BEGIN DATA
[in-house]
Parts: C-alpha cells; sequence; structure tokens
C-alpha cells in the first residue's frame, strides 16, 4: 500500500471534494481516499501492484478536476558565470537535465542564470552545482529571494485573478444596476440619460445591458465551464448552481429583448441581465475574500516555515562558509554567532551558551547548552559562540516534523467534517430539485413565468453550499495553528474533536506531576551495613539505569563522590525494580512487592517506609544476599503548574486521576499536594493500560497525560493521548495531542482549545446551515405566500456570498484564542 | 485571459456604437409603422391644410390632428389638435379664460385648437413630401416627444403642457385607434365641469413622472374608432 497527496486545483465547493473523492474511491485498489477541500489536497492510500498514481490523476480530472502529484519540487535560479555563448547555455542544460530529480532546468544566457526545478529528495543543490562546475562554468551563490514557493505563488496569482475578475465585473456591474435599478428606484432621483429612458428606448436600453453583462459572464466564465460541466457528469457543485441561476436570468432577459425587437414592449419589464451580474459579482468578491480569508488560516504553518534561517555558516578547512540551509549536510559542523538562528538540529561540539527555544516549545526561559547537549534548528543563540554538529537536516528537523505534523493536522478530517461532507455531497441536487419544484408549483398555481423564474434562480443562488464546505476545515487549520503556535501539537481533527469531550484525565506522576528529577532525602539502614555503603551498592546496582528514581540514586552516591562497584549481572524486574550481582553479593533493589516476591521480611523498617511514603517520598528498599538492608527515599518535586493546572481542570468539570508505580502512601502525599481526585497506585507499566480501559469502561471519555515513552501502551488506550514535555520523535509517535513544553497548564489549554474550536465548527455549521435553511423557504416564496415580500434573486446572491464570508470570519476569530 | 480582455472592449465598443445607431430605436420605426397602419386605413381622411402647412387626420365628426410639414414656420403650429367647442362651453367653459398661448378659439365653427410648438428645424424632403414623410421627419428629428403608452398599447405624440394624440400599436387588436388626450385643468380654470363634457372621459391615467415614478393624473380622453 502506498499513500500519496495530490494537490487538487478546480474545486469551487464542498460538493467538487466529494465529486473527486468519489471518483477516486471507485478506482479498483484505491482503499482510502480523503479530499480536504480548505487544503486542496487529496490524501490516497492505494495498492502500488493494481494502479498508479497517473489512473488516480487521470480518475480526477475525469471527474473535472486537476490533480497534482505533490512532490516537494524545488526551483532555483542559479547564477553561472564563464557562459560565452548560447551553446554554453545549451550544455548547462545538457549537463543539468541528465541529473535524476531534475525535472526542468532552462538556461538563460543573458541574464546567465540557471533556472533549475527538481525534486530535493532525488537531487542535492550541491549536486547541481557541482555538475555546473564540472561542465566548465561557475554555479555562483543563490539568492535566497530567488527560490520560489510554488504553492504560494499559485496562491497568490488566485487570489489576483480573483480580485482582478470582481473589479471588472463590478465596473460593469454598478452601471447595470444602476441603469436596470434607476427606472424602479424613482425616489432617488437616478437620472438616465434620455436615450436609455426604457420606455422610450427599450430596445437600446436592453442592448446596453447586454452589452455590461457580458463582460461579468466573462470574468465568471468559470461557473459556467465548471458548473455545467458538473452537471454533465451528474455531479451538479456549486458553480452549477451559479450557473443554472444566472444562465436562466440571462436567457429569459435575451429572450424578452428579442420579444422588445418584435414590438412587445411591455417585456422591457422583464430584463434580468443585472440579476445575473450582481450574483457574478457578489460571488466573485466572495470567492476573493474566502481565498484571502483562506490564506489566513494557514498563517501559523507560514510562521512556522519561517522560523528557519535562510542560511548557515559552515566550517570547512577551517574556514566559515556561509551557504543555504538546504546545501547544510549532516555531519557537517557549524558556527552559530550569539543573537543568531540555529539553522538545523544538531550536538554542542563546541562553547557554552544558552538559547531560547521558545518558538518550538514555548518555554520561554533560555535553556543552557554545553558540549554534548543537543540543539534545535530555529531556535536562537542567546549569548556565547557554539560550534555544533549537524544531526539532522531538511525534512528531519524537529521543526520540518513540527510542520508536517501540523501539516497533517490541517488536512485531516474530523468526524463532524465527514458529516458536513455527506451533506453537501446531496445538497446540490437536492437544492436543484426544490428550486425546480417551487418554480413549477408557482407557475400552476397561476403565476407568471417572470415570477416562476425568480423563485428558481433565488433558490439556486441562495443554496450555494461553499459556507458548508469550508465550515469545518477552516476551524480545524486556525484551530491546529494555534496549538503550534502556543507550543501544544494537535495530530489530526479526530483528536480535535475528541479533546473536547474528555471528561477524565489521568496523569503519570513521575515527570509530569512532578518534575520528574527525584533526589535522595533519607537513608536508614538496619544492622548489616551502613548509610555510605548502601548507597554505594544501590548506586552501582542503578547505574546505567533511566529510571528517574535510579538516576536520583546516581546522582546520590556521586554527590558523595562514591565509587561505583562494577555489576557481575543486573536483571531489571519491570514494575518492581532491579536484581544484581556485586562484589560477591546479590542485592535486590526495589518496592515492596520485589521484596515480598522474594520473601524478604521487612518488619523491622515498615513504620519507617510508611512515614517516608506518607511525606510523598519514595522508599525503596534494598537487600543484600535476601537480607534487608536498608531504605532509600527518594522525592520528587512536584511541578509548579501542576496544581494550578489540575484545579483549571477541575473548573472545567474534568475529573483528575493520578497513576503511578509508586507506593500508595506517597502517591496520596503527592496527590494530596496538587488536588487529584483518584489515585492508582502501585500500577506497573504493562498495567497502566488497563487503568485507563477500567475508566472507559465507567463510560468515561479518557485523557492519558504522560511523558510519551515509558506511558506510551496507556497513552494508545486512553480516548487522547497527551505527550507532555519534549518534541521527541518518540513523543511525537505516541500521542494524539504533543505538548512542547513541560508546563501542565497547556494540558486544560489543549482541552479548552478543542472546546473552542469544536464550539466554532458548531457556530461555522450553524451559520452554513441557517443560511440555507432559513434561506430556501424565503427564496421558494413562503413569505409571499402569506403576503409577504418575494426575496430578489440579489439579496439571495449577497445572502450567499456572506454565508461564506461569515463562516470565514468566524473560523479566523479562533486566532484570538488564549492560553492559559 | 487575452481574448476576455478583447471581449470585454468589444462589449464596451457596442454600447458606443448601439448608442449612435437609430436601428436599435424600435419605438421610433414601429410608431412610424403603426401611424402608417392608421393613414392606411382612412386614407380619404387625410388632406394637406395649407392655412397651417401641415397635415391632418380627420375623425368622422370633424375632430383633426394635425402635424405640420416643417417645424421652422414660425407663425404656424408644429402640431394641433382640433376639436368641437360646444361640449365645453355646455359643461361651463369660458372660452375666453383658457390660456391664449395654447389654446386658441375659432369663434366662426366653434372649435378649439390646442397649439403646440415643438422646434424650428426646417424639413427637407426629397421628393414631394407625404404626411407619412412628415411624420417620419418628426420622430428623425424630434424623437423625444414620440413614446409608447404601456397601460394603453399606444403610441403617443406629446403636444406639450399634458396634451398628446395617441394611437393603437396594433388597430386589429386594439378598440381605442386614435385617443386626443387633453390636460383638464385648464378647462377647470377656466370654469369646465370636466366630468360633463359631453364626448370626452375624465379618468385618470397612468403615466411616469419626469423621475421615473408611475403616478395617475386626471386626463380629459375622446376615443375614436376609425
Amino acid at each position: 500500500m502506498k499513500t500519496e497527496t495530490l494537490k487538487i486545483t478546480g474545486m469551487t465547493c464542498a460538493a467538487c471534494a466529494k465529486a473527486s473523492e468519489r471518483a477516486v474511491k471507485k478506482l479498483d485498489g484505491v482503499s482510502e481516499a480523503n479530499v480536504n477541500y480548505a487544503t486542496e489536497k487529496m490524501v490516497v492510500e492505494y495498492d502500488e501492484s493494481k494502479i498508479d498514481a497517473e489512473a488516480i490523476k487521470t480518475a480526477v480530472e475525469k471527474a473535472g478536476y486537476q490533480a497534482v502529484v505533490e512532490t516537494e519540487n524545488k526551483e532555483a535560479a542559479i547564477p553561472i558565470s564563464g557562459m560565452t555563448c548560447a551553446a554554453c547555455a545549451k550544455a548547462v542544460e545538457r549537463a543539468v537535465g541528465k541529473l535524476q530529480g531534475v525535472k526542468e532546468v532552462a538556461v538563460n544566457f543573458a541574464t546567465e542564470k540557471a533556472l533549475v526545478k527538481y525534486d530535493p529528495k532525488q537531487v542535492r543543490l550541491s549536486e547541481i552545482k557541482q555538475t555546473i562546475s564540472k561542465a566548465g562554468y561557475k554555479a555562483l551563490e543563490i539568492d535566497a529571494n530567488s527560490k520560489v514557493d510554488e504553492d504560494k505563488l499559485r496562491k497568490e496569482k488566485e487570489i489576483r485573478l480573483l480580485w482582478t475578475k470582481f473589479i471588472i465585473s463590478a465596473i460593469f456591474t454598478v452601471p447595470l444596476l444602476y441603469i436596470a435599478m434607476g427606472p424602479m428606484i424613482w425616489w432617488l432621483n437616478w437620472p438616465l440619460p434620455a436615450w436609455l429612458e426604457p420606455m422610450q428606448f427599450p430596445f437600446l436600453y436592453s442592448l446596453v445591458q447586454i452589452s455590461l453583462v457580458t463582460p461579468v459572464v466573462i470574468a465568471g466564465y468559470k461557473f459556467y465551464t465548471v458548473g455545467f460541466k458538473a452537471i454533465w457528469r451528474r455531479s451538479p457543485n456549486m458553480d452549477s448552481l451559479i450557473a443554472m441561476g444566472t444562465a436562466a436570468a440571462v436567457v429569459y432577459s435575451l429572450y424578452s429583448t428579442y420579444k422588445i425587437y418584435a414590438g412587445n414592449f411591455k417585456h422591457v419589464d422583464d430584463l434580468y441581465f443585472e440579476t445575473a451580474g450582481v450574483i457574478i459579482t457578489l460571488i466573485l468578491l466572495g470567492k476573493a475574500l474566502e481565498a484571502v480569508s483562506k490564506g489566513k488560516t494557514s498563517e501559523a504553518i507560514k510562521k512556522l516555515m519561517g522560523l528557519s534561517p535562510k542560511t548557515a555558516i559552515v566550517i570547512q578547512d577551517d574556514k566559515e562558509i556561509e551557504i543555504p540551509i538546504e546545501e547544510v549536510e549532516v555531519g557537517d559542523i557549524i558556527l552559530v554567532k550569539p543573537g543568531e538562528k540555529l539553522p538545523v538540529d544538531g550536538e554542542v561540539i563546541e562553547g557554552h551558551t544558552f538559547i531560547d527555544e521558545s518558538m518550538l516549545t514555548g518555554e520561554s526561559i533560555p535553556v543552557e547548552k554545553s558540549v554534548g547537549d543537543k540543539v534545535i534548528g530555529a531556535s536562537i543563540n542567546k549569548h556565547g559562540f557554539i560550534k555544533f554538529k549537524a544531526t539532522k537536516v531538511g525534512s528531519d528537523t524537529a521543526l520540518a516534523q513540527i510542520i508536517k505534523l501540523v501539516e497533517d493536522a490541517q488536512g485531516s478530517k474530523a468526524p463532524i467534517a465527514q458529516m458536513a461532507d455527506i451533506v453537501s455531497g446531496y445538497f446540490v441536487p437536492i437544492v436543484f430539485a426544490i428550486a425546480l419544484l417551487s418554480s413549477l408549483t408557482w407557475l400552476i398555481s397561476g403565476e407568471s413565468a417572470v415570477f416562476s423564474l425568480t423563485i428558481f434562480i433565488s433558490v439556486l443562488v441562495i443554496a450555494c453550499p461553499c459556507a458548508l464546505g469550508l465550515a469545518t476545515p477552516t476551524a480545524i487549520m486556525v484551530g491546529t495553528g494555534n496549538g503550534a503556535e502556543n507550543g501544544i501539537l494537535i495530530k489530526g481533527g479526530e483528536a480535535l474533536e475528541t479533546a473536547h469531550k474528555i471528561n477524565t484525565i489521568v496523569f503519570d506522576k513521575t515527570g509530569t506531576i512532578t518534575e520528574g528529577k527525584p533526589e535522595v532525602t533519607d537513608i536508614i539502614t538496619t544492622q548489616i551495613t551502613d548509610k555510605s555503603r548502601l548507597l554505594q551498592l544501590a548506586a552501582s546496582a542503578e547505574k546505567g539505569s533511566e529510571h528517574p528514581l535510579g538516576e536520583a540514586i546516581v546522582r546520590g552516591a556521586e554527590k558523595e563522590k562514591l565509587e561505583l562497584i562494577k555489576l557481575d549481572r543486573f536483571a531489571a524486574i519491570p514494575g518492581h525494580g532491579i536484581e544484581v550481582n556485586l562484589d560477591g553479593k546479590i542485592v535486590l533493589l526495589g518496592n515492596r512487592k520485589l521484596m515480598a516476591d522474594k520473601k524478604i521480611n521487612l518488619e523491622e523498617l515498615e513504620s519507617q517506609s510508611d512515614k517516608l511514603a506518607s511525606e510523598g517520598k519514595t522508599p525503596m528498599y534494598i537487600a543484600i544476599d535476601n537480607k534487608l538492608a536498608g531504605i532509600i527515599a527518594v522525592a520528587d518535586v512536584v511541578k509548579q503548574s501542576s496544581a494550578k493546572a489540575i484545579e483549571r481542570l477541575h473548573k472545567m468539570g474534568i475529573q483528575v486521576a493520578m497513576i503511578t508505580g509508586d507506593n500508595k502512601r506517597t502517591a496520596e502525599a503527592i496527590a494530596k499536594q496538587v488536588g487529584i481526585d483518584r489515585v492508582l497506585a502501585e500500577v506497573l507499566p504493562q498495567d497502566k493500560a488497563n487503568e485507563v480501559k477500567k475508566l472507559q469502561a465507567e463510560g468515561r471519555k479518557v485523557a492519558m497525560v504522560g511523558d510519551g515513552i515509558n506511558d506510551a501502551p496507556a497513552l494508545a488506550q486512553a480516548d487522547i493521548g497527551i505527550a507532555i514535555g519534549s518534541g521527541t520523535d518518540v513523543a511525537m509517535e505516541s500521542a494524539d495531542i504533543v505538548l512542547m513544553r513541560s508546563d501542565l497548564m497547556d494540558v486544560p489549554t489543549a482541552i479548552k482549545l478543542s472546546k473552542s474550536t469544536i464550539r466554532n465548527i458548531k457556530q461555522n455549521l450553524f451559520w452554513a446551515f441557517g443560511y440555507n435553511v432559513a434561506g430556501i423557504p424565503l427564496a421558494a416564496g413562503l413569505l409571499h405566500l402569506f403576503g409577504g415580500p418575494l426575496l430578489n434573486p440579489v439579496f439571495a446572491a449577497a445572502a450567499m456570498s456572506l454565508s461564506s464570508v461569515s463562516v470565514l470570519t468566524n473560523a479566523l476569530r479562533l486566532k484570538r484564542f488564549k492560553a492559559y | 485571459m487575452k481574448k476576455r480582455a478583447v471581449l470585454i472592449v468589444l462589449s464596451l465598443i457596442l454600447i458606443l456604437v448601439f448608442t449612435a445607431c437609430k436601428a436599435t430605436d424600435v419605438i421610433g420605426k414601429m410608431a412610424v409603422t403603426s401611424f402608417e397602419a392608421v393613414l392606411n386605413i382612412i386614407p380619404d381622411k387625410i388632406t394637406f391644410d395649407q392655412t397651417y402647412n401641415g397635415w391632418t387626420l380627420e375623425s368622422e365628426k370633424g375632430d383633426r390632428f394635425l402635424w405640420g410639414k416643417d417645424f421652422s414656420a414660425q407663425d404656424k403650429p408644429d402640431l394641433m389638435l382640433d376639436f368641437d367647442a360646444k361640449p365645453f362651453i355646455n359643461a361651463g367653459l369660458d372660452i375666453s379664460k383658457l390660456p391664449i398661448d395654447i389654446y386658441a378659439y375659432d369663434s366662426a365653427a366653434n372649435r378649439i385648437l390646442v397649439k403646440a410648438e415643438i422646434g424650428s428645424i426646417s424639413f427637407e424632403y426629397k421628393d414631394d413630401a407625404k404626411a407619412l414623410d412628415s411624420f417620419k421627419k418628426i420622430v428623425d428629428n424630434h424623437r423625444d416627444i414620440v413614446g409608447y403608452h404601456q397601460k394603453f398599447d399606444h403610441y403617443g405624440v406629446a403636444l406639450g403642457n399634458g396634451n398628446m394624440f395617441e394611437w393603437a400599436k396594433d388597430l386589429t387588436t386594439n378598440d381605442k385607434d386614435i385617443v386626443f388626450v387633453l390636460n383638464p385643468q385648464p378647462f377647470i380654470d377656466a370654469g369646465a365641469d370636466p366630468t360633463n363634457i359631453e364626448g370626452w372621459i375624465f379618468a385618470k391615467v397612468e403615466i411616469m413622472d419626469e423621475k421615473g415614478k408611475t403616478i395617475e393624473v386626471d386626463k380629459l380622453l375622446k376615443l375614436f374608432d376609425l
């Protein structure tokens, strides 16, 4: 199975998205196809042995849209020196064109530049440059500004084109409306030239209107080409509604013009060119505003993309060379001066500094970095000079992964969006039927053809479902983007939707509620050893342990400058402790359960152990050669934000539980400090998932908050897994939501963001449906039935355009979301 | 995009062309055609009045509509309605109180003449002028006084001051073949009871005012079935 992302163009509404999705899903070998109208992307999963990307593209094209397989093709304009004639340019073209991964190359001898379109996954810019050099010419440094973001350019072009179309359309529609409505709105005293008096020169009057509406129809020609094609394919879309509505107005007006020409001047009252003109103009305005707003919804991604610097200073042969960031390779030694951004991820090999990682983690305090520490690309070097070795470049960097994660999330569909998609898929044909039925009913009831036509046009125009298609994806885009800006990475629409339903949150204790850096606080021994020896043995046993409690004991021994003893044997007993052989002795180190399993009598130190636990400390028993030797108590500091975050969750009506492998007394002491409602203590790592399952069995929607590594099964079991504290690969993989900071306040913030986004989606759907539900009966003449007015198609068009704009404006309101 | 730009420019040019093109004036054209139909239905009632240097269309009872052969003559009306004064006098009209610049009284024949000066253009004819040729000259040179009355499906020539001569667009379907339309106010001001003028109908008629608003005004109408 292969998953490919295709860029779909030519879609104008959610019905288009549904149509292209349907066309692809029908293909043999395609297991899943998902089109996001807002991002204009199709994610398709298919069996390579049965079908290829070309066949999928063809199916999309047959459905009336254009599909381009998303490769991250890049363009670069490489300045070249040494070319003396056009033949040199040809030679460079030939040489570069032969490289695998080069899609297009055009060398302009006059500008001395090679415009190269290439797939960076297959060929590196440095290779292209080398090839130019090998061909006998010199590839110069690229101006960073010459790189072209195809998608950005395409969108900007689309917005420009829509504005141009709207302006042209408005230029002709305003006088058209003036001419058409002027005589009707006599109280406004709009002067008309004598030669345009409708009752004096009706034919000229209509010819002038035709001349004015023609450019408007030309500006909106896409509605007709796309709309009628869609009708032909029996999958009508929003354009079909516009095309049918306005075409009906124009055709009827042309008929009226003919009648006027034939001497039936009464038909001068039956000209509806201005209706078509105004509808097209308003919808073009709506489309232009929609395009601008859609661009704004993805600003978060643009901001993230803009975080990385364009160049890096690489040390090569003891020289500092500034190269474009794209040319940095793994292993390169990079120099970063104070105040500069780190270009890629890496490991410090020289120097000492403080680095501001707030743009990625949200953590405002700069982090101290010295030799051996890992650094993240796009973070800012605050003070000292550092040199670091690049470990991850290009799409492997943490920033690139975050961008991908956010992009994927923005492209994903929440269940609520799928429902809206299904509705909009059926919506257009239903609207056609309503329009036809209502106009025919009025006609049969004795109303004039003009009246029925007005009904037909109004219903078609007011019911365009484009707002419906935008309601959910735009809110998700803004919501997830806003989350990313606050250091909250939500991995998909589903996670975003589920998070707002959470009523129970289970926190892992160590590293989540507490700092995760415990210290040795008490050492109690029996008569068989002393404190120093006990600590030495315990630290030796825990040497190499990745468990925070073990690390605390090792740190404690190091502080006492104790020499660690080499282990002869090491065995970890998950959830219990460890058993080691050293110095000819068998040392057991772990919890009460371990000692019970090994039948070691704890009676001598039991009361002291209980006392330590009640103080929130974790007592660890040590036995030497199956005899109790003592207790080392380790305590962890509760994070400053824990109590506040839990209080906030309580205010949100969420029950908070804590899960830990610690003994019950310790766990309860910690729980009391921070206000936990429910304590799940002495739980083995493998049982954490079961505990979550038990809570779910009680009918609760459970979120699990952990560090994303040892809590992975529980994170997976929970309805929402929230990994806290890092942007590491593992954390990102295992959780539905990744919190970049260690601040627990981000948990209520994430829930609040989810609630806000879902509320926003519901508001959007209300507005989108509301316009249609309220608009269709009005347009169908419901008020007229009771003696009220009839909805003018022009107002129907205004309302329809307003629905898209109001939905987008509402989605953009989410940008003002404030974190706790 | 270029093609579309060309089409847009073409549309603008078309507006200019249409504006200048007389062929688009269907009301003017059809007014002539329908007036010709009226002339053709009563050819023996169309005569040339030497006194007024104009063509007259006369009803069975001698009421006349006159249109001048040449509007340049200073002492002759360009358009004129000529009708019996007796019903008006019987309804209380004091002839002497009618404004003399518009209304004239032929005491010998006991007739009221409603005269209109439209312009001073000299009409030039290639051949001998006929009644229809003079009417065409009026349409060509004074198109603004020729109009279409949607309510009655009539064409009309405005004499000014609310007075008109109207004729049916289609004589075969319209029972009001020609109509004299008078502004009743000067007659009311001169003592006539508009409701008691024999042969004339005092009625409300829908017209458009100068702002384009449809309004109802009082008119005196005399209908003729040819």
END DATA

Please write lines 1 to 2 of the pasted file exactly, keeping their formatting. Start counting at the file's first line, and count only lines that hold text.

[in-house]
Parts: C-alpha cells; sequence; structure tokens